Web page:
I’m a bit confused when I hear about readers disappointed or unhappy that a blogger has written a sponsored post. Amongst many great writers I know online, you’d never know a post was sponsored if not for the fact they disclosed it. Why this bothers readers, I can’t be sure. We fill our lives with the work of paid writers all day – be it in print, online or on TV.

When an article comes out discussing what bloggers make or the “perks” they receive, it furthers the misunderstanding of what bloggers are expected to be.

There are several reasons for this, but a huge one is that the umbrella term “blogger” covers a wide range of things – from personal diary to big business. And I’m starting to think that to call oneself a blogger gets lost in translation. That it’s too simple a term.

A chef works in a kitchen, but we wouldn’t call them a kitchener. A blog is a medium, and the blogger makes something out of it. (The Kitchener Chronicles will continue – this has been on my mind some time now.) If they can make a living doing it – chef or blogger – that’s fabulous.

To monetize or not to monetize a blog – there is no wrong answer. And to judge one as better than the other doesn’t seem right.

I see blogs that declare they are ad-free, and I think what they are trying to say, what I believe they mean, is that they want readers to know their content will not be controlled or compromised by anyone. That they have integrity.

The web needs integrity, no doubt about it. But I don’t think it’s all or nothing.

Most bloggers are advertising all the time, even when they’re not.

I write for a living. I take photos for a living. I talk about those things on my blog. I also talk about books my friends write, movies made by friends and family – it’s just me talking. I have no ads.

But I’m advertising myself (and my family/friends) all the time, right?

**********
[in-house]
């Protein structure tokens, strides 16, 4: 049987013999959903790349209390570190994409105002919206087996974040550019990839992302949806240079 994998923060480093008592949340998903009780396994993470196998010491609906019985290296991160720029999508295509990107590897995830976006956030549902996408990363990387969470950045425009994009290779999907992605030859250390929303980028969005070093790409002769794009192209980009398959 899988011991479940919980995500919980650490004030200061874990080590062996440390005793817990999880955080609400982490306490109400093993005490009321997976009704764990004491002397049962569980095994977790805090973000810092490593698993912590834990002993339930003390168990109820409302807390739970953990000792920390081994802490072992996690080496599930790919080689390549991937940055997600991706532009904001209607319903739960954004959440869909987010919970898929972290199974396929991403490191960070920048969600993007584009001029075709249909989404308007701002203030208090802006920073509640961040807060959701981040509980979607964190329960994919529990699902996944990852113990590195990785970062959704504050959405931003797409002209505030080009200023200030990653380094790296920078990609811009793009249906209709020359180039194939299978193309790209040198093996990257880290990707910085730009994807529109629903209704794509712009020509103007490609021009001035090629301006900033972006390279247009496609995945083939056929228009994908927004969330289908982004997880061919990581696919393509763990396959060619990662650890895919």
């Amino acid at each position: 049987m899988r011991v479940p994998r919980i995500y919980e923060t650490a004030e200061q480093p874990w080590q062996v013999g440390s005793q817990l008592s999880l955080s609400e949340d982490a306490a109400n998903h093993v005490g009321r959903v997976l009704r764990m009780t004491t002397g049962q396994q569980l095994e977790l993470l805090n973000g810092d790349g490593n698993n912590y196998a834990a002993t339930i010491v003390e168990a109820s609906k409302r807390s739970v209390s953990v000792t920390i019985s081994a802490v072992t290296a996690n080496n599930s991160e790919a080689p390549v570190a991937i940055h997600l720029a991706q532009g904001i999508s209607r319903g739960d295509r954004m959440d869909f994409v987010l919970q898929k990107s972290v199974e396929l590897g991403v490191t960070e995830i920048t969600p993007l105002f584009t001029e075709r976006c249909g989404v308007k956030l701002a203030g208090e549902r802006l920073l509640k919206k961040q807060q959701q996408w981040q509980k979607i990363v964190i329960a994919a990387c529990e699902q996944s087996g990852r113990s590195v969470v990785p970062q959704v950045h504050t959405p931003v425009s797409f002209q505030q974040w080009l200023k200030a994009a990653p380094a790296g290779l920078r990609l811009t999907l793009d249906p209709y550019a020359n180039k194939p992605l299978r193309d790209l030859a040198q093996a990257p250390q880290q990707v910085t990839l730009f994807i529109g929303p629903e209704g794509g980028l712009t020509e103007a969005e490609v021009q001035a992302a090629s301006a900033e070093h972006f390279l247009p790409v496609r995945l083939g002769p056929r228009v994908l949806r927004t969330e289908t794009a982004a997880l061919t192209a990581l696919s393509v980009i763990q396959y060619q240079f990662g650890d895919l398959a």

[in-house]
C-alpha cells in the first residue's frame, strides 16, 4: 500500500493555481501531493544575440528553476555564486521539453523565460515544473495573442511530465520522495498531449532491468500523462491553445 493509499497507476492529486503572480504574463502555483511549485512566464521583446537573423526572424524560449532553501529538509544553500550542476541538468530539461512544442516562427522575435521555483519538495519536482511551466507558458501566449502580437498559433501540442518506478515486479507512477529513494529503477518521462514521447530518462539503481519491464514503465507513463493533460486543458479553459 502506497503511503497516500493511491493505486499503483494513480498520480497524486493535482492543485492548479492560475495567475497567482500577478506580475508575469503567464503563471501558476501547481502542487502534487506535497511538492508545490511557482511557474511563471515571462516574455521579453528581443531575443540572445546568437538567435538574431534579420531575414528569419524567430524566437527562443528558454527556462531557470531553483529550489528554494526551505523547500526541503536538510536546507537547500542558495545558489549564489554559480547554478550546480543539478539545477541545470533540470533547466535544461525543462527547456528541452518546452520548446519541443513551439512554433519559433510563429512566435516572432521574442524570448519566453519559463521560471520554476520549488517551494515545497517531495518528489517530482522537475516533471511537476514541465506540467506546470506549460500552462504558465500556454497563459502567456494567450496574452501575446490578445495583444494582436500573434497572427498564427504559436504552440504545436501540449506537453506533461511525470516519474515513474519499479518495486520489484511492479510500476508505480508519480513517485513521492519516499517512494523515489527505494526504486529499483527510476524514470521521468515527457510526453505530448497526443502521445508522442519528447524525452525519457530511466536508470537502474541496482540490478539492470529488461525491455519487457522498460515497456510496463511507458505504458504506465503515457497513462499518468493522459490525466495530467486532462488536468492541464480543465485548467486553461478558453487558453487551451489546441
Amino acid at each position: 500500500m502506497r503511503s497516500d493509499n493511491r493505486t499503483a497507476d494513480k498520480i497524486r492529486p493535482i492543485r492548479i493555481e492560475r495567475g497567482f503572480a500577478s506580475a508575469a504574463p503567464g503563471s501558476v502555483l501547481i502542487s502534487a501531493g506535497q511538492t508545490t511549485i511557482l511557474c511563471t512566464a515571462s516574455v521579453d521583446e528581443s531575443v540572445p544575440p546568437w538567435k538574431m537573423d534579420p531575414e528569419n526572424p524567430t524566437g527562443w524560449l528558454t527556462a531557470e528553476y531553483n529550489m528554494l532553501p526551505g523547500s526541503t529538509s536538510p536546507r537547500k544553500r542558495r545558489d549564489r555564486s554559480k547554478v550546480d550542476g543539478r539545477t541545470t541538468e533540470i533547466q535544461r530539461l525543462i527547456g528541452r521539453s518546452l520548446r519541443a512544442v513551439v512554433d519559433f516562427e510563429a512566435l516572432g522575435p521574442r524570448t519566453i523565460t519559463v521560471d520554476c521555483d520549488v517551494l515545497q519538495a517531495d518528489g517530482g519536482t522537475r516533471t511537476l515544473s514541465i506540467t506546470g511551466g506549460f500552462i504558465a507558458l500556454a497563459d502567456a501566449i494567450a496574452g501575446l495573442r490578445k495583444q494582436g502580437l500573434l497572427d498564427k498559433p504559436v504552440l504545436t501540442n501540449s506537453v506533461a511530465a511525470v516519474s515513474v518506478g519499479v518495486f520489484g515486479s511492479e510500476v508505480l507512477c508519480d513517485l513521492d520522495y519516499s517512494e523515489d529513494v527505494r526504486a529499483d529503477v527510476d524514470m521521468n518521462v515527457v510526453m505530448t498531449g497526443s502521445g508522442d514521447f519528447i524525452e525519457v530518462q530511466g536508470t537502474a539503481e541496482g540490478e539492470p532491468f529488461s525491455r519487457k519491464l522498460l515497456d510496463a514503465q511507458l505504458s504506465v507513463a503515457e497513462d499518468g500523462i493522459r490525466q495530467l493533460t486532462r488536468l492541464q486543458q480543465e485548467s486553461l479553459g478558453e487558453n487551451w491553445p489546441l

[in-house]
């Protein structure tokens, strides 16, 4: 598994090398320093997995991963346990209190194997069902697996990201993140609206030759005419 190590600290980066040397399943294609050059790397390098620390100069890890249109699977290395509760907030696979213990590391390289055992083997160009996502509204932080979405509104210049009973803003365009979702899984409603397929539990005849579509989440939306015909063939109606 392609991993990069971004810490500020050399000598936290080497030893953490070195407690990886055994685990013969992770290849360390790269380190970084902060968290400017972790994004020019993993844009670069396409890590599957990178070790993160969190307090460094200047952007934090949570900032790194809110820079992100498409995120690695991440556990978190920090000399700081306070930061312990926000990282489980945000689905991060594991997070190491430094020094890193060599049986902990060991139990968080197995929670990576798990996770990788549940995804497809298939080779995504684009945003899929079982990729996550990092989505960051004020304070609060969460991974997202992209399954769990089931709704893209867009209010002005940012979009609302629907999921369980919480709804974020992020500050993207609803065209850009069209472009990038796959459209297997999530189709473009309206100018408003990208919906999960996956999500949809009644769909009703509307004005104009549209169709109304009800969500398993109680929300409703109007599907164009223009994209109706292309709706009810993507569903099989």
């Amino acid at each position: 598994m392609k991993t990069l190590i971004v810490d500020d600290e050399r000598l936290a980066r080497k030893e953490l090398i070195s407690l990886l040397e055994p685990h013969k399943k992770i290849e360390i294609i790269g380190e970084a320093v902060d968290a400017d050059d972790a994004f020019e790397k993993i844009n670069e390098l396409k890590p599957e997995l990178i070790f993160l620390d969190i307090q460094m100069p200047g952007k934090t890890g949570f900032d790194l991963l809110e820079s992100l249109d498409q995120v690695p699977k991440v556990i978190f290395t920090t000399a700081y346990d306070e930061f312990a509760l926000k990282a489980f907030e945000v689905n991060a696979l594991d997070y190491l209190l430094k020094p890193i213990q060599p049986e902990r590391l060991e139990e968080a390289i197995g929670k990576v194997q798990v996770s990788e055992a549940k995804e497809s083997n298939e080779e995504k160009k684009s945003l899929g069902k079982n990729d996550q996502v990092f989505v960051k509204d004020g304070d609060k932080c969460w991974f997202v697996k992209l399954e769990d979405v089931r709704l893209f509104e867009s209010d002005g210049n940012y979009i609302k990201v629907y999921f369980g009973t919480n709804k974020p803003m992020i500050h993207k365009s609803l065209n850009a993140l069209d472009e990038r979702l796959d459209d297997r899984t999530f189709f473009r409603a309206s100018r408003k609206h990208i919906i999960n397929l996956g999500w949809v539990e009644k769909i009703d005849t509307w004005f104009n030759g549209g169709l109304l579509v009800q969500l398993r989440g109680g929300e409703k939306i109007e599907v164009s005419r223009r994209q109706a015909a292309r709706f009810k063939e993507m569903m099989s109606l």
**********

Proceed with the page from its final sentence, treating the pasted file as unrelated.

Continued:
I don’t have sponsors or brands I work with, but I’m always open to what might develop. I may monetize my blog over time, and I have no intention of letting that change my voice. That’s important to me. I’m an Amazon affiliate – if I were to link a book or film, it would something I had already written about in the post. The link would be an afterthought. I write a lot about books. I quote them regularly. If I ever included affiliate links, it would be made clear. Still the same old me.

Whether a blogger makes enough through advertising and sponsors to call it a living or simply enough to break even on web hosting, that’s a great thing. It’s honest work. There should be no need to justify it. But I think it sometimes needs explaining because it can be misunderstood.

FACT: The FTC requires a level of transparency from bloggers very different from a print publication. All bloggers must disclose affiliate links and sponsored posts and goods and services provided to them. By law.

And yet, flip through the latest issue of your favorite magazine and the bag or perfume they’re raving about is probably something they are being paid to promote. A lot of money to promote. (Look in the issue for the ads. Possibly by their parent company, not the specific brand.)

And that’s OK. That’s business. That sort of product placement is seen everywhere except online, where bloggers must place neon signs pointed at products or face legal consequences.

The silver lining? Bloggers should be trusted for the very fact the have to be on the level.

If a blogger could take an all expenses paid trip and simply share the great details of the getaway, like a print journalist would, readers would realize just how much they they read and watch that is sponsored, advertiser-driven content that is hidden in the guise of travel or updating your wardrobe or redecorating.

Are there unethical bloggers out there? Sure. But on the whole, the level of trust between blogger and reader is a powerful one  because of this honesty.

Because of their integrity.

If you’re a blogger – with or without ads – and need help with a disclosure policy, this is a great FREE resource I’ve included in the IEP Blogging Tools: DisclosurePolicy.org. It’s like those Choose Your Own Adventure books we had as kids. Just pick what works for you and it will generate a policy you can use as is or tailor it to fit your needs.

Piece of cake. Peace of mind.


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